January 21, 2017
One fine Sunday morning I went to take part in an event that turned out to be more fruitful than I expected.
I have a friend who is a member of the Singapore Philippines Association, and she informed me of a tree planting event sponsored by the Singapore Embassy to be held in Fort Bonifacio. This was actually the second tree planting event organized by the Singapore Embassy, but the first one was held in Nuvali, which was not very convenient for me. I am a supporter of activities that promote environmental protection, and as a resident of Fort Bonifacio, how can I not support such an event when it will happen virtually at my community's backyard? to top it off, I was told that a name tag would be put on each seedling that I would sponsor for a princely sum of 80 pesos each!
The idea that there will be a tree that bears my name as long as it lasts was very appealing. So I put in a sponsorship for 6 seedlings, so that my close family members could also each get a tree named after them. I did not have any other expectation from the event.
On the day of the event, I arrived at the venue at exactly 9am as informed by my contact at the Singapore Embassy. We were told to go to the Kasalikasan Garden that is located near the De Jesus Oval at the end of 3rd Avenue and 25th Street. Singaporeans follow the clock closely, so I was not surprised that the event started at around 9:15am. There was to be a short ceremony to kickstart the event.
From left, Ambassador Kok Li Peng, Senator Cynthia Villar, and Mr. Vivencio Dizon
Ambassador to the Philippines, Ms. Kok Li Peng, gave the opening remarks. She said that, in Singapore, the movement to plant trees started in 1963 when the then Prime Minister Mr. Lee Kuan Yew planted the first tree, a Mempat tree, at Farrer Circus. This marked the launch of an island-wide greening movement that has continued for over 5 decades. Indeed, this movement has made Singapore the standard bearer in Asia of a green and modern city for its citizens and visitors. The fruit of Mr. Lee's vision and commitment for a green city is plain for all who have visited Singapore to see. Spreading the practice of tree planting overseas is therefore one of the ways that Singaporeans honor Mr. Lee's legacy, and at the same time sharing his vision with other countries.
Philippine Senator Cynthia Villar, the chair of the Senate Committee on Environment and Natural Resources, was the guest of honor, and she spoke next. She talked about her endeavour to push for the development of the Las Pinas-Paranaque Critical Habitat and Eco-Tourism Area (LPPCHEA) as an alternative destination for urban dwellers and tourists. LPPCHEA, a 175-hectare mangrove forest and marine habitat in Manila Bay serves as a sanctuary for 84 bird species, including migratory birds and globally-threatened Philippine duck and Chinese egret.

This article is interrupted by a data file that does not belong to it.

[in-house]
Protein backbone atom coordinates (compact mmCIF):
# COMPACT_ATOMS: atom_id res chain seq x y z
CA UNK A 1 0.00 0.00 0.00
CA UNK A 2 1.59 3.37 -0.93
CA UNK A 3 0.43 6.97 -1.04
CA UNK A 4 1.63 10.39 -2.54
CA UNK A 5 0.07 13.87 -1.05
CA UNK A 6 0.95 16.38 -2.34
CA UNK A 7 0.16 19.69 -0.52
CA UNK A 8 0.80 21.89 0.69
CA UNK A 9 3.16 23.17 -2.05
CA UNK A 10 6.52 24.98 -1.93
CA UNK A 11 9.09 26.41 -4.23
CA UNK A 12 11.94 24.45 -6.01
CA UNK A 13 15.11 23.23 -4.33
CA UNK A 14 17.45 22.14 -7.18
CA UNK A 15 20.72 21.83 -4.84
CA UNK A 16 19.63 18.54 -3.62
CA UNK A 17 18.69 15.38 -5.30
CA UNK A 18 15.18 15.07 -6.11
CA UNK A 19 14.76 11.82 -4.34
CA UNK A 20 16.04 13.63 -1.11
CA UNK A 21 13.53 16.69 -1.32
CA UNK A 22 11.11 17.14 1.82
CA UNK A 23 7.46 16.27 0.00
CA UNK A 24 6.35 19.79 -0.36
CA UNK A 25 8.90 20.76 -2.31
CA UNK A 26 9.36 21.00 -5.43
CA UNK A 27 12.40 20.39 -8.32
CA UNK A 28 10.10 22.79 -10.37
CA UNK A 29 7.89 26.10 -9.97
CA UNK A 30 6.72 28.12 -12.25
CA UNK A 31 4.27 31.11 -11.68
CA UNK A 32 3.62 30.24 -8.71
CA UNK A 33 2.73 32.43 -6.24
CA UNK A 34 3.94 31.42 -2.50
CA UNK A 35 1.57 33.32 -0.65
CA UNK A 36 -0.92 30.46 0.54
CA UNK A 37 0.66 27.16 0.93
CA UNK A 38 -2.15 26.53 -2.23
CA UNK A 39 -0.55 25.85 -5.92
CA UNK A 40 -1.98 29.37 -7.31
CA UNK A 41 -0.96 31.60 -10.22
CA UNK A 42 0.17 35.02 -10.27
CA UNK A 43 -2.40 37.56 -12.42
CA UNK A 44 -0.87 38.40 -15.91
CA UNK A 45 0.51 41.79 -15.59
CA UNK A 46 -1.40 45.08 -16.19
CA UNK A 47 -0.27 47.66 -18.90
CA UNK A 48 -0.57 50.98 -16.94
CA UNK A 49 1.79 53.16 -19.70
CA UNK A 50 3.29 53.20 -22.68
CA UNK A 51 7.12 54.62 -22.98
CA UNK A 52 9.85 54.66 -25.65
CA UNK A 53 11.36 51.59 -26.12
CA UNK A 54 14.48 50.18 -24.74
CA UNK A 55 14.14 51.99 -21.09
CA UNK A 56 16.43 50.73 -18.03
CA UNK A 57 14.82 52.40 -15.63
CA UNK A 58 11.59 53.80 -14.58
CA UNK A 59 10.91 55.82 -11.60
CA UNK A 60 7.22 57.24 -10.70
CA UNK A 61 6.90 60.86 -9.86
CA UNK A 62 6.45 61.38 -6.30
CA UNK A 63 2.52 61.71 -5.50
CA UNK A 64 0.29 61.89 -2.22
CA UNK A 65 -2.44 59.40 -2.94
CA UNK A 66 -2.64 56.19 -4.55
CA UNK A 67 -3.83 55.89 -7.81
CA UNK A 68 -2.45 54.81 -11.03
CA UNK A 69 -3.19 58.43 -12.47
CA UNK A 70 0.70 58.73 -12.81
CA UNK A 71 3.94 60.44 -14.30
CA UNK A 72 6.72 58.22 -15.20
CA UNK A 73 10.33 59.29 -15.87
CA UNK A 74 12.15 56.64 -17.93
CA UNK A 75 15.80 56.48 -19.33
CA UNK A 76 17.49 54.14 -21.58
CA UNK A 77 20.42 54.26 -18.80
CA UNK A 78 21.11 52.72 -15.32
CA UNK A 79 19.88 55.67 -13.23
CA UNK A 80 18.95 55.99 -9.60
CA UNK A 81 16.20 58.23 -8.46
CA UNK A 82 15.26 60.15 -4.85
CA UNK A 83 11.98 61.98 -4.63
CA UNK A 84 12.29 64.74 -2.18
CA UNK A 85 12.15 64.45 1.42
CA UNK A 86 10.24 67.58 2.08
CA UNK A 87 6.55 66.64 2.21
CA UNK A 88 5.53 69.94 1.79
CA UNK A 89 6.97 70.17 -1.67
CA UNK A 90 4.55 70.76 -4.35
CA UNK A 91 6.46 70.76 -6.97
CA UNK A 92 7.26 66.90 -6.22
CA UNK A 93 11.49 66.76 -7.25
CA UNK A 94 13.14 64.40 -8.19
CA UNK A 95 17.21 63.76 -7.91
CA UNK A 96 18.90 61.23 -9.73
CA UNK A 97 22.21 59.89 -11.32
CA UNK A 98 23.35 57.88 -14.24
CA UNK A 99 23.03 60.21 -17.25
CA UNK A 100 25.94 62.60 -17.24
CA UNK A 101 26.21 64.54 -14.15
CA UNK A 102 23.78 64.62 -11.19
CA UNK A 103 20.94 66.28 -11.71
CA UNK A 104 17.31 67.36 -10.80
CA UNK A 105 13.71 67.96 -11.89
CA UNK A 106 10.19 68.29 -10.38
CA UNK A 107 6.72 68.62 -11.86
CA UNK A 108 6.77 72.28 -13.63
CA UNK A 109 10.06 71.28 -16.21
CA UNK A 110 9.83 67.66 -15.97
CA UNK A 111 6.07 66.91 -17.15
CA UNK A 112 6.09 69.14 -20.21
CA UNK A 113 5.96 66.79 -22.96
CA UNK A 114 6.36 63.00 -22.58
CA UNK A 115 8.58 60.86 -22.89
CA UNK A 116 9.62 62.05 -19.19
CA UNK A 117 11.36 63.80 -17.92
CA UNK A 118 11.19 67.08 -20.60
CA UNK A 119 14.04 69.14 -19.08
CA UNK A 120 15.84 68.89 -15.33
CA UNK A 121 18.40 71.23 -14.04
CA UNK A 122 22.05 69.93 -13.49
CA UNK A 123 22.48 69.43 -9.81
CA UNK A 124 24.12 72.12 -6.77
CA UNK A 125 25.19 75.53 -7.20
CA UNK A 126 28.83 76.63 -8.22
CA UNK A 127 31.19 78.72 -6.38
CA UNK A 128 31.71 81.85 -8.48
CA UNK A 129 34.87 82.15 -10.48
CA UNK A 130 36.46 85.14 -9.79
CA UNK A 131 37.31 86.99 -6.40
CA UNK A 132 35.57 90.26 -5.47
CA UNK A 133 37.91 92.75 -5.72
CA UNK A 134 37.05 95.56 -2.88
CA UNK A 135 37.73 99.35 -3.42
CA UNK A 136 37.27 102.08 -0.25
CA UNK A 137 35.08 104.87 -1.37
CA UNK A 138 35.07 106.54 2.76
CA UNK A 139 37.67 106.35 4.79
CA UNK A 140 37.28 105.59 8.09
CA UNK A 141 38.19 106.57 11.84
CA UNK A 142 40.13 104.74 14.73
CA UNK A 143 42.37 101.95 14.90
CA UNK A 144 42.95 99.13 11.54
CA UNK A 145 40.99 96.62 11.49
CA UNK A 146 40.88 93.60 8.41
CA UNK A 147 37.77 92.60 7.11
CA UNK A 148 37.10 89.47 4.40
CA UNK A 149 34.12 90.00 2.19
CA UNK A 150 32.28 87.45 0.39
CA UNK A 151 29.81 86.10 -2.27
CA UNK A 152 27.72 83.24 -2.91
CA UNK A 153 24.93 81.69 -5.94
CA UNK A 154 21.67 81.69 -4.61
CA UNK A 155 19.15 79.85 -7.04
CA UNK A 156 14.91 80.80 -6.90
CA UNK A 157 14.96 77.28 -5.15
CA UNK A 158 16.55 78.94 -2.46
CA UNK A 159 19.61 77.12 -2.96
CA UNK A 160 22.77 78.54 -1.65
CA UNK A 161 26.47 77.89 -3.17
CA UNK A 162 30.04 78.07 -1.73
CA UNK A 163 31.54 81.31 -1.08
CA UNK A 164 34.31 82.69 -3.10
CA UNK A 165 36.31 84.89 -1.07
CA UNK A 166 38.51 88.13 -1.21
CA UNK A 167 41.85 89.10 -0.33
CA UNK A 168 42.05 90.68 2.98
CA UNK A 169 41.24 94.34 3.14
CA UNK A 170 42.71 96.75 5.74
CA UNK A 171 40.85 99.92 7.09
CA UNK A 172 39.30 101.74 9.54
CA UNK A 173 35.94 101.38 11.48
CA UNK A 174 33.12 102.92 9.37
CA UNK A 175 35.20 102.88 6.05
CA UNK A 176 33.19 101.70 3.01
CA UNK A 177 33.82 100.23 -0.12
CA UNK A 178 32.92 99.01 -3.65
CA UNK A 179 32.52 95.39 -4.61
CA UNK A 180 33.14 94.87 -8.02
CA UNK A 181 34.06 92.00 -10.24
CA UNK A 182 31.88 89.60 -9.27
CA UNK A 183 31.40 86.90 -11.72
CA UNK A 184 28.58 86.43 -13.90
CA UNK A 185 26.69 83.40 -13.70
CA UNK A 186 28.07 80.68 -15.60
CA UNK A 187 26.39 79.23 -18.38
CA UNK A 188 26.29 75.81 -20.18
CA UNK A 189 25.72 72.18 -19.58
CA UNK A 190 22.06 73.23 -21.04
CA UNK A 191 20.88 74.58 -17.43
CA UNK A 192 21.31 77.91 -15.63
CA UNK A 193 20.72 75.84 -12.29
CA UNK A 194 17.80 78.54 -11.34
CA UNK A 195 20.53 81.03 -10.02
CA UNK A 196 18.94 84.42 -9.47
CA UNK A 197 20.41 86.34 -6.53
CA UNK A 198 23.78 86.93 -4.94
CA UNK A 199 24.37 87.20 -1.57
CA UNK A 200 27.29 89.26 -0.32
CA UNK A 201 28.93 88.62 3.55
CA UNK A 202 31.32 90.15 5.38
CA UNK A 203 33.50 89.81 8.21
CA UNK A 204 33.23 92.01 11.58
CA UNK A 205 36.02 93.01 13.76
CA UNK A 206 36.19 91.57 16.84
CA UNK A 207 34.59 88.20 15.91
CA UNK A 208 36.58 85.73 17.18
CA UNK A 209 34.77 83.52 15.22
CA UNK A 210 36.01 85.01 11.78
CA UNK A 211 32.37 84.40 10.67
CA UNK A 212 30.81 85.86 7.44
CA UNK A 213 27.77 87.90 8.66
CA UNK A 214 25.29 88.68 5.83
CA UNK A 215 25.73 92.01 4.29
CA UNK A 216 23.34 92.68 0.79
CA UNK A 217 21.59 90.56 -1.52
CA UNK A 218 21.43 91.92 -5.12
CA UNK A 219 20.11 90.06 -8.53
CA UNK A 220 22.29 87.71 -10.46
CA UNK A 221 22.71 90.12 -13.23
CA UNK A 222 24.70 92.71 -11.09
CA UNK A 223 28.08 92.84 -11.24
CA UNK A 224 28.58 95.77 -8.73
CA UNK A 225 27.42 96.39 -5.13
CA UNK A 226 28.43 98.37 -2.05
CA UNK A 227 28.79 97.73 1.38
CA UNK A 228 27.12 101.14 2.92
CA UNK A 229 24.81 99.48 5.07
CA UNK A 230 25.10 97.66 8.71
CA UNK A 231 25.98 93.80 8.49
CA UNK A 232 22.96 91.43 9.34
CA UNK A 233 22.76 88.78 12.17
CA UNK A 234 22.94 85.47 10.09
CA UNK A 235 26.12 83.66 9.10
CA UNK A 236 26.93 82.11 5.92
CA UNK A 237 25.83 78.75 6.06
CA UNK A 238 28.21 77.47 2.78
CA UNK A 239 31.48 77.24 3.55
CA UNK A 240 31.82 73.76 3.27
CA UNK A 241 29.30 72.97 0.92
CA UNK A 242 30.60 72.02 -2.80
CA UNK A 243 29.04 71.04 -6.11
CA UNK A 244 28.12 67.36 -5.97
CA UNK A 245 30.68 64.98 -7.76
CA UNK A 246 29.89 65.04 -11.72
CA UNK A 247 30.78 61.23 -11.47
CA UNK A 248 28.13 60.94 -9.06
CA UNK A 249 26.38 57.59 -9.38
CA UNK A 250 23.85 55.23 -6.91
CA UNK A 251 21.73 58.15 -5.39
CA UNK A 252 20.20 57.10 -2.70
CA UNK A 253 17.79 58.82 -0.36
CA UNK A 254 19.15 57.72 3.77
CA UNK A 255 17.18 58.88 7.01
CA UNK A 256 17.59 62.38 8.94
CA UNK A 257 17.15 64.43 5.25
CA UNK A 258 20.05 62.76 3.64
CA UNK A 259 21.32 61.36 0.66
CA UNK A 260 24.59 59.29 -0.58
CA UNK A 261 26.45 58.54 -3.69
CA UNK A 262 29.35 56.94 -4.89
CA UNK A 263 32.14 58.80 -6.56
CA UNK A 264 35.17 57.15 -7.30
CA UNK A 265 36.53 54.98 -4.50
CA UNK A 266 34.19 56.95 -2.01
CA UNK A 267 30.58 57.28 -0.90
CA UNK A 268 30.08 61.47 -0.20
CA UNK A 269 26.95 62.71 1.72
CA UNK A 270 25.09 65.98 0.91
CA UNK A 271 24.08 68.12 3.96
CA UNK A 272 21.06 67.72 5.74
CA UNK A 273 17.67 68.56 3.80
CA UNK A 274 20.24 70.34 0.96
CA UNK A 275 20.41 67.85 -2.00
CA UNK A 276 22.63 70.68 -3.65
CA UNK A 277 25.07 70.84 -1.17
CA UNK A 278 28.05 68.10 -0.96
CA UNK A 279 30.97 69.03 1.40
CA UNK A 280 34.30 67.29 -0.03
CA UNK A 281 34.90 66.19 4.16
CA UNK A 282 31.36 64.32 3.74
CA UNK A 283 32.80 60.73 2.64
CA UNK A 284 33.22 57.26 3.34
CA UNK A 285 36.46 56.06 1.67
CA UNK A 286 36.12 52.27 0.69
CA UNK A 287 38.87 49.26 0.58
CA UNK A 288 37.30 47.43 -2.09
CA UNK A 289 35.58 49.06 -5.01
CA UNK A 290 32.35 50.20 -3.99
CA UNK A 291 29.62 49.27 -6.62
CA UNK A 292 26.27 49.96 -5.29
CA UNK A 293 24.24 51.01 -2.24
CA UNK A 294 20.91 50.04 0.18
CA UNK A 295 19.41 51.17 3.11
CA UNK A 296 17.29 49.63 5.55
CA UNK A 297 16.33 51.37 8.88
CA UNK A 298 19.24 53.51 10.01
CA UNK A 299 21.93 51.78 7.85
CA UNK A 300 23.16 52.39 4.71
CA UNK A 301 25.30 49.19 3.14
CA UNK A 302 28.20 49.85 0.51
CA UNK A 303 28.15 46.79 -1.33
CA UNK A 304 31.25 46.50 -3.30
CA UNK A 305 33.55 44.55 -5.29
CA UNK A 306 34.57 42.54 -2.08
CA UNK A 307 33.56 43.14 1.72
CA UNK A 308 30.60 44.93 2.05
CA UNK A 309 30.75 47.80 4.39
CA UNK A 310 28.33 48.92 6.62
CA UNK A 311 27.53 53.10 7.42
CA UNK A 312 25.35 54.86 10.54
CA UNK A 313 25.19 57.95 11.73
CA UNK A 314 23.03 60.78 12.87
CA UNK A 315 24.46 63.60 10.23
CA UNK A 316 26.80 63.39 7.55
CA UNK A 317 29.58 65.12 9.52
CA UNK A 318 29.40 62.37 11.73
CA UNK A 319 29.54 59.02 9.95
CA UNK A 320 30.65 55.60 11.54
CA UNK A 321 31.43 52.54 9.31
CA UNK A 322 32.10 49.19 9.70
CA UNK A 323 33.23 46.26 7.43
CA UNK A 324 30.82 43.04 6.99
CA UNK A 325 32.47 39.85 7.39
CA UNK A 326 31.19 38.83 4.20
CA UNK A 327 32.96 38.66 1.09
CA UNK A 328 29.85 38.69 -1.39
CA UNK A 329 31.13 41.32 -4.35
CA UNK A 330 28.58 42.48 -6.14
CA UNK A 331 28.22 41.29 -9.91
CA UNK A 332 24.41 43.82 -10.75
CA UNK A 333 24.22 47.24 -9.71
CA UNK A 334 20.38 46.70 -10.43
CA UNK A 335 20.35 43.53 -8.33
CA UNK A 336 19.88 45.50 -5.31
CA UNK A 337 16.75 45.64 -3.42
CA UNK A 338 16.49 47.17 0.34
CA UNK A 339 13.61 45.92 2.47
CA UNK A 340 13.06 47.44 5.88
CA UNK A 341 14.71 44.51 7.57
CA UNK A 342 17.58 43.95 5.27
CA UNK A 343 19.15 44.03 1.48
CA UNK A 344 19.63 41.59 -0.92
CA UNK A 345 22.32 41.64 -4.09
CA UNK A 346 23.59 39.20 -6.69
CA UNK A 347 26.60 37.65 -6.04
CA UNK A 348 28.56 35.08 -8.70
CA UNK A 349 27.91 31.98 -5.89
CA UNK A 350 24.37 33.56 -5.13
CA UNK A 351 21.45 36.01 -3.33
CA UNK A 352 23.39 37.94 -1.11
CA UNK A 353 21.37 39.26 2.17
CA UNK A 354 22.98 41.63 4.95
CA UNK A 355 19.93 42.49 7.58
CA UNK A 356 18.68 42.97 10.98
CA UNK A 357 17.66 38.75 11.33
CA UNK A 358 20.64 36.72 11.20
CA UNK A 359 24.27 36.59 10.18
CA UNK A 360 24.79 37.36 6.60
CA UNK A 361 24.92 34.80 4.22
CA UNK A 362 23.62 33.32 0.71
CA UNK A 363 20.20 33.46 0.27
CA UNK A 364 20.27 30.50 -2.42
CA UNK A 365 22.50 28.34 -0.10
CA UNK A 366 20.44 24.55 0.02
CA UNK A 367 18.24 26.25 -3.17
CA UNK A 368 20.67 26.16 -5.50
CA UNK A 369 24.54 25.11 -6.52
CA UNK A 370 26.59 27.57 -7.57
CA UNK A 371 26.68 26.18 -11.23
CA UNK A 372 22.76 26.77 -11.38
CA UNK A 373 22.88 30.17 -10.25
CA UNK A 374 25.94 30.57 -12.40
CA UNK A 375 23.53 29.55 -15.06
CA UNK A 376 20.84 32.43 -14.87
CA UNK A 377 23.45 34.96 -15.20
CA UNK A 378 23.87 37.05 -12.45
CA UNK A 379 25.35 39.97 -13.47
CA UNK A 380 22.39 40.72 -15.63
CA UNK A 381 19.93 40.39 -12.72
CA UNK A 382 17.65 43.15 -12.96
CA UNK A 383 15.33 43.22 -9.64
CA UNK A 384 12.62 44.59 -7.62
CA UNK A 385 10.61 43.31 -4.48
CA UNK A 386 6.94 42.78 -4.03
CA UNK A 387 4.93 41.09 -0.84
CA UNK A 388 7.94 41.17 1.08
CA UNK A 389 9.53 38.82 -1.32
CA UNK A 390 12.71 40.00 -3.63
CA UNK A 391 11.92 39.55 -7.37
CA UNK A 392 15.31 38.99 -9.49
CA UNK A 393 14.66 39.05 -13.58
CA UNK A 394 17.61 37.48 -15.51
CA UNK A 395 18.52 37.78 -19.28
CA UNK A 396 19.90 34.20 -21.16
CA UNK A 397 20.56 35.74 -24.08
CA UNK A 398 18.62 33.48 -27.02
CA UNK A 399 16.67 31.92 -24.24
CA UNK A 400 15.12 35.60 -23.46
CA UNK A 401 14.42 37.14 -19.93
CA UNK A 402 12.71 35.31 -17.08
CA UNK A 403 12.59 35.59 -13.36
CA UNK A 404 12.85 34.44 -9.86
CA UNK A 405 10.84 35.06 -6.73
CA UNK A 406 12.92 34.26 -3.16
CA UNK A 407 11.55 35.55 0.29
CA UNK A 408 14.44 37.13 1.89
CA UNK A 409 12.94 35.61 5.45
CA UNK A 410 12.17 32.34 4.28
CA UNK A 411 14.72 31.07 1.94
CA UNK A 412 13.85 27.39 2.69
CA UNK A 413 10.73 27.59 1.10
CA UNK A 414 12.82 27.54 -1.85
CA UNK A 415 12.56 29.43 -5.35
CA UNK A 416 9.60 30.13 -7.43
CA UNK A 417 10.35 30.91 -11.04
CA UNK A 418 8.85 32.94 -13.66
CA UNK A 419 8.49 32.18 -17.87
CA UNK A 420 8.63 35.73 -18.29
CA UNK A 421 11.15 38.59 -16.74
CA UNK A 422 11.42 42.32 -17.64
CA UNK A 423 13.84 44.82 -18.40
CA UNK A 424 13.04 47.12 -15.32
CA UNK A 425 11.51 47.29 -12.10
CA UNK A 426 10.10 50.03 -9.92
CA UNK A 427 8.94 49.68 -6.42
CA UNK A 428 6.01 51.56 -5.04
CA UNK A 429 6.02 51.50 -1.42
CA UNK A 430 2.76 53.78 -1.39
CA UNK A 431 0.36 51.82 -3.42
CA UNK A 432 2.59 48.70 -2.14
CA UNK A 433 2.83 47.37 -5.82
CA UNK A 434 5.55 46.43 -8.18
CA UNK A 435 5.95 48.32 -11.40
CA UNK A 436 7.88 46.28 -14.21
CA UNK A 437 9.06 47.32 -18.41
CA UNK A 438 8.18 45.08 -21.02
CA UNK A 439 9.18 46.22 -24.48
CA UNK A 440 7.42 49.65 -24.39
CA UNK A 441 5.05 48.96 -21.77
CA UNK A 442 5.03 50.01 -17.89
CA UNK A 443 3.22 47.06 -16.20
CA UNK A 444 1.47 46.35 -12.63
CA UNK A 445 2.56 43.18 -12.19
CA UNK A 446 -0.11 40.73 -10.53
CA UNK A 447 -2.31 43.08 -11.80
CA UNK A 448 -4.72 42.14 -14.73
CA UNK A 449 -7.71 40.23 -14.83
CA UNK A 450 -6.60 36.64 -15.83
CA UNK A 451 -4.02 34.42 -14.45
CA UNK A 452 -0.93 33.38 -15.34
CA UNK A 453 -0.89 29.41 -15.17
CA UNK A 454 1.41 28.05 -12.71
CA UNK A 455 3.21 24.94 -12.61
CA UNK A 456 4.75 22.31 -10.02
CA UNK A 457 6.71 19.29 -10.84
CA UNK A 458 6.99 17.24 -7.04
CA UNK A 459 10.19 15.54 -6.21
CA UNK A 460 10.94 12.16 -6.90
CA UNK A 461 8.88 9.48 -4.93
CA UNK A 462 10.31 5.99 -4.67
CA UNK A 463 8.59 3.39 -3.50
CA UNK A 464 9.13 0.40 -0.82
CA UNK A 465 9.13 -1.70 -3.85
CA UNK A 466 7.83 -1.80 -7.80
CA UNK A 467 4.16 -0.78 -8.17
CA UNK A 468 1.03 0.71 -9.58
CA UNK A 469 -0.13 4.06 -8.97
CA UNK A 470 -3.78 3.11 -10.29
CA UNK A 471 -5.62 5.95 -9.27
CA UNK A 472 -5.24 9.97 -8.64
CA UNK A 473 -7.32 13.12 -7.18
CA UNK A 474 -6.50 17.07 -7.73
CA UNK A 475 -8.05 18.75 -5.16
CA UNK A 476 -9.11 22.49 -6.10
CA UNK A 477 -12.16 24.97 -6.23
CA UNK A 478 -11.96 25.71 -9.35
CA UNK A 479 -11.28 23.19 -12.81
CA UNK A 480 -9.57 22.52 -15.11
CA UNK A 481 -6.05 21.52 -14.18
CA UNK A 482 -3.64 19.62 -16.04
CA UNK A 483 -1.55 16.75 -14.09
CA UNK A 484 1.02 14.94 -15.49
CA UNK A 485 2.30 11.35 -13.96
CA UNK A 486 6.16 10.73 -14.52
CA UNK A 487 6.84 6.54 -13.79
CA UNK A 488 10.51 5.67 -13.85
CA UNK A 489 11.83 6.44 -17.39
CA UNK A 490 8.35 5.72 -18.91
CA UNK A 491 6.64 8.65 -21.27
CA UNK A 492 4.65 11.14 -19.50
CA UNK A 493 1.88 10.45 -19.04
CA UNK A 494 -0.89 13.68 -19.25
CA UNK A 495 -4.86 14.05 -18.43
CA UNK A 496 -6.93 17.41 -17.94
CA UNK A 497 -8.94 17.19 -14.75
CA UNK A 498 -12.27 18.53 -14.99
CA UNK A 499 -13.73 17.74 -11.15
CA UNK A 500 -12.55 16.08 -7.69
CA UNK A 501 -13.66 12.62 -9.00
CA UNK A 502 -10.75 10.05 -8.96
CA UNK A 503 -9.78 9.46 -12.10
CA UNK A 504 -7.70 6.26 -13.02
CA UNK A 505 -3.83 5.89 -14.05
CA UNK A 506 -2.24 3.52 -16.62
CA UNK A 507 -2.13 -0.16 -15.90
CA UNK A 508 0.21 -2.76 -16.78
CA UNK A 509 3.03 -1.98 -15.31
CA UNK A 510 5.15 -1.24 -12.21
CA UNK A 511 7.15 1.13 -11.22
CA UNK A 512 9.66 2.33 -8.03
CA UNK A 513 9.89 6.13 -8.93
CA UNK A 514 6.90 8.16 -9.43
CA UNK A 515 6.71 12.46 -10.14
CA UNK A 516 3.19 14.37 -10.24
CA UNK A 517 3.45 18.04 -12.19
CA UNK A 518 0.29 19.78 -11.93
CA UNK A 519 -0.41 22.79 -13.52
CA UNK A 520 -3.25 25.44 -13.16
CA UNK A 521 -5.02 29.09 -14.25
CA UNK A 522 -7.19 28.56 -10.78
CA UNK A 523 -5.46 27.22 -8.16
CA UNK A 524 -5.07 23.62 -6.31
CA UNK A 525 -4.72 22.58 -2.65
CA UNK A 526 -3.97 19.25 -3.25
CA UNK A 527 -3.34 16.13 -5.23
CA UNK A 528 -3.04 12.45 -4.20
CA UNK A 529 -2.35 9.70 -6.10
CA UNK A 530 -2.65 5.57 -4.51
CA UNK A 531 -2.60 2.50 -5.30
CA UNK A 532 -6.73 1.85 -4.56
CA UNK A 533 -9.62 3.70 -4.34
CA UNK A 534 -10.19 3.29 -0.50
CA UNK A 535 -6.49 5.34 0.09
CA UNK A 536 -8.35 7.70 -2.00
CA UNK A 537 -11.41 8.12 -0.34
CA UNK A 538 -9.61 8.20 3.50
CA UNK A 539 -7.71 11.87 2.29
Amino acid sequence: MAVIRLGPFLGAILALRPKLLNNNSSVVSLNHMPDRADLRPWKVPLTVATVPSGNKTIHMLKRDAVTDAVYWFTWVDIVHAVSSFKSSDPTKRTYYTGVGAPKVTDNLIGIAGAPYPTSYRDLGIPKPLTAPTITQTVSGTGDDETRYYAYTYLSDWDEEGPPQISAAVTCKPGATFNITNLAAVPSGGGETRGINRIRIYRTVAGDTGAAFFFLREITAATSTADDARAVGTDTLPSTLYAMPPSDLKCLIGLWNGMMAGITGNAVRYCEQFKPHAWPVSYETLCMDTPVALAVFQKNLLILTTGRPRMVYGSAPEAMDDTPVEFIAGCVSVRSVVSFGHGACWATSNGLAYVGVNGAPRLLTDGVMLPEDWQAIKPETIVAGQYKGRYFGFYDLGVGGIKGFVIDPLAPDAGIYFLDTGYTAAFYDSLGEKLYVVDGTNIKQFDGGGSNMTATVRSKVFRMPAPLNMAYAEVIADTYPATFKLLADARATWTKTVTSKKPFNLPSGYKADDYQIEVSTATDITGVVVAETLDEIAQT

The new chairman of Bases Conversion Development Authority (BCDA), Mr. Vivencio Dizon, was also a guest of honor. He commended the Singapore Embassy for bringing their green practice to Fort Bonifacio, an area that is jointly managed by BCDA and its major partners in the area, such as Ayala Corporation. He talked about being inspired by the gardens and parks in Singapore.
Taguig City Councilor Edwin Eron informed us that apart from Fort Bonifacio, Taguig City had other areas that were being promoted for tourism. Last to speak was Atty Roberto Oliva, Executive Director of ASEAN Centre for Biodiversity. He told us that the Philippines was one of a few mega countries for biodiversity in the world, as the Asean countries, while only occupy 3% of land mass on Earth, are home to more than 20% of the species of animals and plants.
After the short ceremony, we proceeded to an open space that is located next to BGC Greenway and outside Icon Residences. 100 tree seedlings were to be planted that day, and friends of the Singaporean Embassy were invited to sponsor the seedlings. I was given six name tags and plastic gloves.
At the open space, there were holes dug up on the ground, and a seedling was placed next to each hole. Apparently, all tree planters needed to do was to put the tree in the hole and cover it with soil, and then water it. It was that easy. After watching the Ambassador and guests of honor planted the tree, I went to look for my trees. Unfortunately, it seems that the seedlings were oversubscribed. I was told that each family could only choose one tree seedling to tie all the name tags. I was a little disappointed, and I know many families who started planting the seedling before I did got more than one seedling. But oh well, one should not get upset about a small mishap of a good cause. Now I need to remember to check on our tree seedling once in a while to make sure that it thrives!
When I joined the activity, I expected just to support a worthwhile cause and get our names on some seedlings. I did those things, but I also learned about the reason for this event, as well as an initiative to develop a eco-tourism area in a nearby area (Las Pinas-Paranaque Critical Habitat is not far from Fort Bonifacio). I also had a chance to talk to Mr. Vince Dizon personally, whom told me that in North Bonifacio, near Uptown mall, there is a lot that is still owned by BCDA, and of that, 5,000 square meters will be reserved for green space. That talk also helps to relieve my worry that Fort Bonifacio will succumb to the urge to sell every piece of land available for a quick buck and ignore the residents' need for green space. Mr. Dizon seems to understand the importance of balanced development especially in an urban environment. I hope he and his team in BCDA will stay true to this course for all their projects.